Career Closet Comes to Campus: Free Professional Clothing for Students


Photo provided by E&H College

The Career Closet will be open in the Fellowship Hall in the Chapel’s basement for students to come and pick out free professional attire.

The van Vlissingen Center for Career and Professional Development is offering a “Career Closet,” a place for students to build a professional wardrobe for free.

Students can visit the Chapel Fellowship Hall March 30-April 1 to pick from a variety of professional clothing. The Career Center’s goal for the closet is to provide students with an opportunity to build a wardrobe for interviews, internships, and jobs.

The Career Closet will be open March 30 10 a.m. – 4 p.m., March 31 4 p.m. – 8 p.m., and April 1 10 a.m. – 4 p.m.

Rebecca Buchanan and Sarah Fisher, professors at Emory & Henry, came up with the idea for the Career Closet after noticing students’ hesitancy to attend an interview due to clothing hindrances. Students lacked the confidence to go to their interviews, as they had insufficient access to clothing, low funds to purchase clothing, and were not provided the general knowledge of appropriate attire.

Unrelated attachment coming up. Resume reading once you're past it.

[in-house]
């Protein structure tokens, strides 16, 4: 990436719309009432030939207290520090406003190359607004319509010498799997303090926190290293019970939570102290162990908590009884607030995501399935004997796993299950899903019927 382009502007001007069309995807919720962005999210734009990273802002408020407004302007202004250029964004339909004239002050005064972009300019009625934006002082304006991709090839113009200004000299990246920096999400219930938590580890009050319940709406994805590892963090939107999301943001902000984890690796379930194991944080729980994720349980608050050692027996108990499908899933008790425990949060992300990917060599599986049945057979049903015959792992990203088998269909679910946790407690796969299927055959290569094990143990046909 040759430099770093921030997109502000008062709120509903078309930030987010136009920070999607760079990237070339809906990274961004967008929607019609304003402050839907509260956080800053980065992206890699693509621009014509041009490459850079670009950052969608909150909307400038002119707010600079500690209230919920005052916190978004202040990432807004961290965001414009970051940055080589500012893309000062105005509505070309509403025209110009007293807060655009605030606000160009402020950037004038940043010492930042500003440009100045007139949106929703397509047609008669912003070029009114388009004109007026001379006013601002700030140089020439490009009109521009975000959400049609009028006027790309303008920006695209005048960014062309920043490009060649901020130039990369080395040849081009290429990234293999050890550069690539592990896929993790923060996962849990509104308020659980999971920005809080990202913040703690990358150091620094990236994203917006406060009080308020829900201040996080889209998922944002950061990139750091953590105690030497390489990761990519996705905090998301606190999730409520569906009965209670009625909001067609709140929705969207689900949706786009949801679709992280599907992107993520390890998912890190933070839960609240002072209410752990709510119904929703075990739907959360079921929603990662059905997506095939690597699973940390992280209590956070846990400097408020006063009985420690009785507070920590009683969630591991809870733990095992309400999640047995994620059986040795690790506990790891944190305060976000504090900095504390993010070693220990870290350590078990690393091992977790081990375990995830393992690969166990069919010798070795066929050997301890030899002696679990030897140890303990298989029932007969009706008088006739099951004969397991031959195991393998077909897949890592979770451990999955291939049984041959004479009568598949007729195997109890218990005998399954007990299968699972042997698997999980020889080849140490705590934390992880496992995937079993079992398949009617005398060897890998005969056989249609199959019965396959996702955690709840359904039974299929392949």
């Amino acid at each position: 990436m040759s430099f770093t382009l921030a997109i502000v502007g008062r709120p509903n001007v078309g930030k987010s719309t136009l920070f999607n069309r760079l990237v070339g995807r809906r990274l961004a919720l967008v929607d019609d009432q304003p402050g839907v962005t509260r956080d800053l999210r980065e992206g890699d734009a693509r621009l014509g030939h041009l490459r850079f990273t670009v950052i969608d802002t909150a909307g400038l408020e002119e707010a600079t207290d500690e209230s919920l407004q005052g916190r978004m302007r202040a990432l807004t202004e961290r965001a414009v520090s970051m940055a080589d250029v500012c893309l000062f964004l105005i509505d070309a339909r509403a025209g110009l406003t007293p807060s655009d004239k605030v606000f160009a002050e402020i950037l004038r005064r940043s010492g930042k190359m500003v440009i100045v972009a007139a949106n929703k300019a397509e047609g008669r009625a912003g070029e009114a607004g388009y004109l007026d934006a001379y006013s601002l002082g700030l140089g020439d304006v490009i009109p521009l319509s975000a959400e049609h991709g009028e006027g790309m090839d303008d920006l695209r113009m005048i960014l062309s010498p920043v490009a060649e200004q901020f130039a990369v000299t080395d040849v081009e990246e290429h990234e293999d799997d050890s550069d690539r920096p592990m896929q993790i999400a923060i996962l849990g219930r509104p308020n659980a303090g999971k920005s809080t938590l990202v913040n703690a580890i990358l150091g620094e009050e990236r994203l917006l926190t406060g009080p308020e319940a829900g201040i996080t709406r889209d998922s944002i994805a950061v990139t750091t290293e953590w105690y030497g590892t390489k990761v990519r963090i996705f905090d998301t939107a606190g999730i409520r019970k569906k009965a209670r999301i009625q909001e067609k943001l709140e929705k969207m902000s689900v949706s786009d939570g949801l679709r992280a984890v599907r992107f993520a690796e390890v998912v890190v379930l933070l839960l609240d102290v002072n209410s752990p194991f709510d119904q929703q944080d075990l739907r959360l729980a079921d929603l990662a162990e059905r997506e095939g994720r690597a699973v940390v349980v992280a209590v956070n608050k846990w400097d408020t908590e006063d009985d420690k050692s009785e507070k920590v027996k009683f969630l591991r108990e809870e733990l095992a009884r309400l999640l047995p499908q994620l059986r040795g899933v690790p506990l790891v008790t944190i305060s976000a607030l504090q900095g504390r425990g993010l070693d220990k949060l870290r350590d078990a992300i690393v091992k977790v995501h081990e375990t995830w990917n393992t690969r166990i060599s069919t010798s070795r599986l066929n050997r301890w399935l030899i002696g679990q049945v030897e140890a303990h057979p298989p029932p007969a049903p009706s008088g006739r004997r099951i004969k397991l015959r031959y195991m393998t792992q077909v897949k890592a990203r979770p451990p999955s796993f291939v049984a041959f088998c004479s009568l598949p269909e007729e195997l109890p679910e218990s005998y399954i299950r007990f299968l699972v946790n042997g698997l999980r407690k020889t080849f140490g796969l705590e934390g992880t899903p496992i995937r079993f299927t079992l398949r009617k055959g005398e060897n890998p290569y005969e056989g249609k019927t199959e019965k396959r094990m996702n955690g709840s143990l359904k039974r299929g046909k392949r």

Christine Arias, who works in the Career Center, said, “Students said they declined going to an interview and felt the anxiety about what to wear was enough to say never mind.”

The van Vlissingen Center views their students as highly skilled, highly educated individuals. Mrs. Arias elaborated, “It’s sad to think that they end up not pursuing the opportunities they want because they don’t have the appropriate clothing.” “We want to squash that barrier,” she said. “There’s enough of us to ensure that problems with attire are not the struggles they are facing in an interview.”

Pulling from across the Emory community, the Career Center has collaborated with Diversity, Equity, and Inclusion (DEI), E&H Facilities, the Memorial Chapel staff, and several academic departments to alleviate interview stress.
Arias especially highlighted Facilities, saying they were the “unsung heroes” of the event, having partnered with them nearly two months prior to organize the event.

She praised the community-wide engagement to organize and supply the closet for E&H students.
“E&H staff, faculty, alumni, and current students all pitched in to donate professional clothes in good condition, ranging from “smart casual” to the traditional “business formal” type clothing. The selections will be organized in a gender neutral fashion and completely free of charge.

Arias wants to advance all students.
“We see this as a DEI event, because career development is a social justice issue, giving everyone what is needed to flourish in the world of employment,” she said.